Chevrolet invited us to drive the 2016 Camaro on some scenic roads outside of Detroit and see what the all-new sixth-generation car was all about. We can’t tell you what it’s like behind the wheel just yet, but we can share some interesting tidbits about the car from speaking with Aaron Link, Camaro Lead Development Engineer, as we inspected a 2016 Camaro SS that had been tilted on its side to show off its new suspension and chassis.
Much of the floor stampings are similar to the Cadillac ATS coupe, which shares the Camaro’s Alpha platform, but there were a lot of changes made during the Camaro’s development. For example, the suspension cradles could swap between the two, although the suspension links are longer on the Camaro because of its increased track width. The upper camber link and the toe link were repositioned accordingly. The Camaro uses more caster, partly due to the longer wheelbase that allowed engineers to kick the strut forward at the bottom. Caster curves are also improved over the fifth-generation Camaro
One part that’s directly shared is the shear plate that’s the same piece found on the Cadillac ATS-V. It’s the yoke-shaped part that ties the rocker panels together. It’s made from aluminum stampings and extrusions welded to form a single piece with a thick cross section.
The huge transverse muffler is divided in two internally for each bank of the engine. The four exhaust tips are only found on the optional NPP exhaust. It uses a butterfly valve that can either let the exhaust flow through unobstructed, or detour through the muffler. Tour mode lets the LT1 come to live at full volume at startup, then closes for quiet cruising. In Sport and Track mode it’s open all the time while Snow/Ice Mode leaves it closed all the time.
Although the 2015 Camaro also had a 3.6L V6, the 335hp 3.6L powerplant is a new design for the sixth-gen. It uses a larger bore and a shorter stroke than the last 3.6L and it’s the first application of Active Fuel Management in a V6 Camaro, meaning the 3.6L will run as a V4 during light throttle operation, just like the LT1 V8.
Because the exhaust gas volume is reduced when only running four cylinders, Camaro uses a valve in the exhaust to increase back pressure. This is what the valve on an LT1-equipped SS.
The smaller of the two new differentials on the sixth-generation Camaro is used on all four-cylinder models and the 6-cylinder automatic transmission models. It is shared with the new, full-size Cadillac CT6 and uses a 200mm ring gear. The housing is cast iron and the side plate is cast aluminum.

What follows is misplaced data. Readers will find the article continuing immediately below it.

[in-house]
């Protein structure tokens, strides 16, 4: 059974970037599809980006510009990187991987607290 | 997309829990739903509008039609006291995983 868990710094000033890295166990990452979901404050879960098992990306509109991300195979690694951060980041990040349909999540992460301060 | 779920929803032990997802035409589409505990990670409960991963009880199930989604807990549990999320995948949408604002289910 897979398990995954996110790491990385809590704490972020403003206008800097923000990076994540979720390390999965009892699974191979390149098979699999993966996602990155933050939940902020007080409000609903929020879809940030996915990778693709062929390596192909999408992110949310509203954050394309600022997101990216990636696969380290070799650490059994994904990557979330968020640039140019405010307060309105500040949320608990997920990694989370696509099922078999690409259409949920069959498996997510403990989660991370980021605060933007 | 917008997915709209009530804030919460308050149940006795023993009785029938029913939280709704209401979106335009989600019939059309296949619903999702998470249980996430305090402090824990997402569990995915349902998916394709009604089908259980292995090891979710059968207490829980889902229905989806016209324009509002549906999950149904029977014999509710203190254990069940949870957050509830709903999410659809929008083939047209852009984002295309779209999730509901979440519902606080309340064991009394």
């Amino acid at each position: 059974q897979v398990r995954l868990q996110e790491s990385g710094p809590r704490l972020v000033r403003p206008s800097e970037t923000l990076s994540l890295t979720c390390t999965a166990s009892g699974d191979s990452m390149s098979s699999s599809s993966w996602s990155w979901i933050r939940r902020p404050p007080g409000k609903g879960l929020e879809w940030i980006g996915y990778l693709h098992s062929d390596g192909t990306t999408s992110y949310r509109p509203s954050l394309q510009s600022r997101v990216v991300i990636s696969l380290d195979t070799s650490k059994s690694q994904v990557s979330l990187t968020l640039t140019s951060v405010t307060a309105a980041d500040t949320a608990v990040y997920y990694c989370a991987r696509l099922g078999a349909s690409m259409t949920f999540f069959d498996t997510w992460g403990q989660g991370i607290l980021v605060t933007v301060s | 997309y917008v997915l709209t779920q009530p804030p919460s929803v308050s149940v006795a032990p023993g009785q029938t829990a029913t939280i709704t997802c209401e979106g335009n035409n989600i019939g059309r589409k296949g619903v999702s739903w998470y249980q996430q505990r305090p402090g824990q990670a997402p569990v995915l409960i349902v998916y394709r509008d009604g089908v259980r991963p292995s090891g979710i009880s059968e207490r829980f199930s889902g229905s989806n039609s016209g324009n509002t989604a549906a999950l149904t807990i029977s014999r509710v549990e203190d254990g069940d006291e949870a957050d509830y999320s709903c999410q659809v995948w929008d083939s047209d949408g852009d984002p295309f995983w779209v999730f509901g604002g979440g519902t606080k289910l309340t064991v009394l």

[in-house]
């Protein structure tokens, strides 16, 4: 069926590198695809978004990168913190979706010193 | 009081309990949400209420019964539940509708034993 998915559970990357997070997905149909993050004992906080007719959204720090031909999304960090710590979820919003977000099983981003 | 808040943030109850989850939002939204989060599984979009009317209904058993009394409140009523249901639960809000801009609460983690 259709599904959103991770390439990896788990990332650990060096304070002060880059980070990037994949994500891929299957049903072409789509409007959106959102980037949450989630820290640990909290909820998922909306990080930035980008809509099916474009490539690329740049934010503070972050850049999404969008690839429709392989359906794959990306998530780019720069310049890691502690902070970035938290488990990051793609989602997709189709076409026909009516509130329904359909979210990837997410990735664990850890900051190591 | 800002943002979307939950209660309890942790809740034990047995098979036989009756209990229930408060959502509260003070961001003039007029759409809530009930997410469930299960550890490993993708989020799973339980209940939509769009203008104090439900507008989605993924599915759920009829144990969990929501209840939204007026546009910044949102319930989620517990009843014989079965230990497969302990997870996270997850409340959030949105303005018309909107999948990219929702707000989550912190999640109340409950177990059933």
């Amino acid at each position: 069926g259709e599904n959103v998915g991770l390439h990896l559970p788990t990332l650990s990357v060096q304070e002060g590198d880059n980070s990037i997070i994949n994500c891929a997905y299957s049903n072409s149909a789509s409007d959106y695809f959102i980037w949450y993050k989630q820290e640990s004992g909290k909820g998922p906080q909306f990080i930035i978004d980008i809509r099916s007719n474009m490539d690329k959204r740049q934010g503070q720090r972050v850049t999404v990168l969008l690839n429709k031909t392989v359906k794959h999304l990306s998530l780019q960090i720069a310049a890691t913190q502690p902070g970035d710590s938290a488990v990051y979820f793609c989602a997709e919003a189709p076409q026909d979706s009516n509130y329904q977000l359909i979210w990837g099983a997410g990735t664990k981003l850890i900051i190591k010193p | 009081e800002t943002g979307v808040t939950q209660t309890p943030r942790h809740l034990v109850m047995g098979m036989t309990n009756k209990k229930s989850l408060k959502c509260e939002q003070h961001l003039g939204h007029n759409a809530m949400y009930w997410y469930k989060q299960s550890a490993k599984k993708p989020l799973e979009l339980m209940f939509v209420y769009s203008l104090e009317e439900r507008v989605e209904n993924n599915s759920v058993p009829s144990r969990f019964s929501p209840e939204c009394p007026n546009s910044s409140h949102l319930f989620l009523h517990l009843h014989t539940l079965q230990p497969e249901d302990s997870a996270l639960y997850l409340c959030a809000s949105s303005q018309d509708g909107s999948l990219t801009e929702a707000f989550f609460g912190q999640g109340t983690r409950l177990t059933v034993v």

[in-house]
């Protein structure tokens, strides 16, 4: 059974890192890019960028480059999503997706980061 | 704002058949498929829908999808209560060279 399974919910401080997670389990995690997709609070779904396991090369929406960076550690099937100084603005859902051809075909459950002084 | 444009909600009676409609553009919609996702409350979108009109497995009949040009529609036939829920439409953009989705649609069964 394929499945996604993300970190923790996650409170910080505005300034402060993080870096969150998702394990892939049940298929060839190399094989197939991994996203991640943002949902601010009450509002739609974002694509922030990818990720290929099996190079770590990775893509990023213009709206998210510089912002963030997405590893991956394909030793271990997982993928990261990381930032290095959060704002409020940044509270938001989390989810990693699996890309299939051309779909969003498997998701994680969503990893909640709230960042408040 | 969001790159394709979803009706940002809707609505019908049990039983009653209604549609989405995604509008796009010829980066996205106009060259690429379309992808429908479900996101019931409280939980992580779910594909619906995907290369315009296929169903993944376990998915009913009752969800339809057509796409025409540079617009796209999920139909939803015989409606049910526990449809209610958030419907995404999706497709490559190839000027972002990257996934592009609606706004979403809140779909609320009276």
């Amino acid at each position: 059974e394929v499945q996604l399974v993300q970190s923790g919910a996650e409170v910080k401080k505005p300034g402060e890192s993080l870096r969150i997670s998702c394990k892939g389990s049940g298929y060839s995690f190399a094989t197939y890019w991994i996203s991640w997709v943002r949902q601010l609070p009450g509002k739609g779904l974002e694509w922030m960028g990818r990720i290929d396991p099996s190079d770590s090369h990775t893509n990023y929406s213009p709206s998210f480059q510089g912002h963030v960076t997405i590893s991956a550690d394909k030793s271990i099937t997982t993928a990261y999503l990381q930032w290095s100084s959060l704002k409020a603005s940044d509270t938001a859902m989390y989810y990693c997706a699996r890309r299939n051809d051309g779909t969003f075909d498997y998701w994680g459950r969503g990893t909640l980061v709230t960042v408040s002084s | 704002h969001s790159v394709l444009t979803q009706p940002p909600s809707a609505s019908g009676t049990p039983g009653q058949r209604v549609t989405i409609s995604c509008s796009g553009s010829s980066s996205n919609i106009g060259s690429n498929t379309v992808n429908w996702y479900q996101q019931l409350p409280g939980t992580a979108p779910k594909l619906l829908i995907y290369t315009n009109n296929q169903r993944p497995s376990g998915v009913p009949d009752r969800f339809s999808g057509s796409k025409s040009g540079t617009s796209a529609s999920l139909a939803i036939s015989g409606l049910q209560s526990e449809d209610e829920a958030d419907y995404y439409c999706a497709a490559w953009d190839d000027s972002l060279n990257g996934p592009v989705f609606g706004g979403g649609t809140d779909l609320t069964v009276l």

V6 manual cars and all V8 models get larger half shafts , a 225mm ring gear, and a cast iron side plate. “For noise and vibration it really is superior. If just cleans up the traditional diff noise we don’t want.”
Differential cooling is standard on the SS. It uses an oil-to-oil cooler that runs transmission fluid through a heat exchanger that’s submerged in the differential oil. It’s the same transmission fluid whether it’s the six-speed manual or the eight-speed automatic. Yep, Tremec manual transmissions use automatic transmission fluid.
All manual trans cars and all SS Camaros use a clutch-style limited slip. The four and six-cylinder autos use an open differential.
Manual trans LT1 cars use a 3.73:1 ring and pinion, autos get 2.77:1 because of the low 4.56 first gear in the 8L90. The final drive ratio with the automatic is just slightly lower than it would be if it were equipped with a 1960s-era Turbo 350 and a 4.11:1 ring and pinion. Expect some solid acceleration times.
The 3.6L and 6.2L pipe induction noise from the intake plumbing upstream of the throttle body through a diaphragm and right up to the firewall. Here’s the LT1 engine bay and if you look below the intake duct you can see the “kazoo” that routes induction sound toward the cockpit.
The four-cylinder uses and active system to enhance engine sounds through the stereo. Camaro lead engineer Aaron Link told us it can be turned off. “We’re not trying to make it sound like a V12, it just fills in holes that a turbo can muffle sometimes. You can hear the turbocharger in the 2.0L engine. “Especially windows down, you can hear it chirp.”
The transmission cooler is on the same plane as the road surface. The lip on the leading edge of the transmission cooler opening causes a low-pressure area to help draw air through.
Because the Alpha platform is narrower, Camaro engineers split the engine cooling between three radiators. One is mounted in the traditional location and uses an 850-watt electric fan. Two outboard radiators are canted inboard and fed high-pressure air from the outer edges of the center lower grille opening.
The Camaro engineers call the contour of the Camaro’s roof a “reverse Mohawk”. If you opt for sunroof the panel is smooth instead.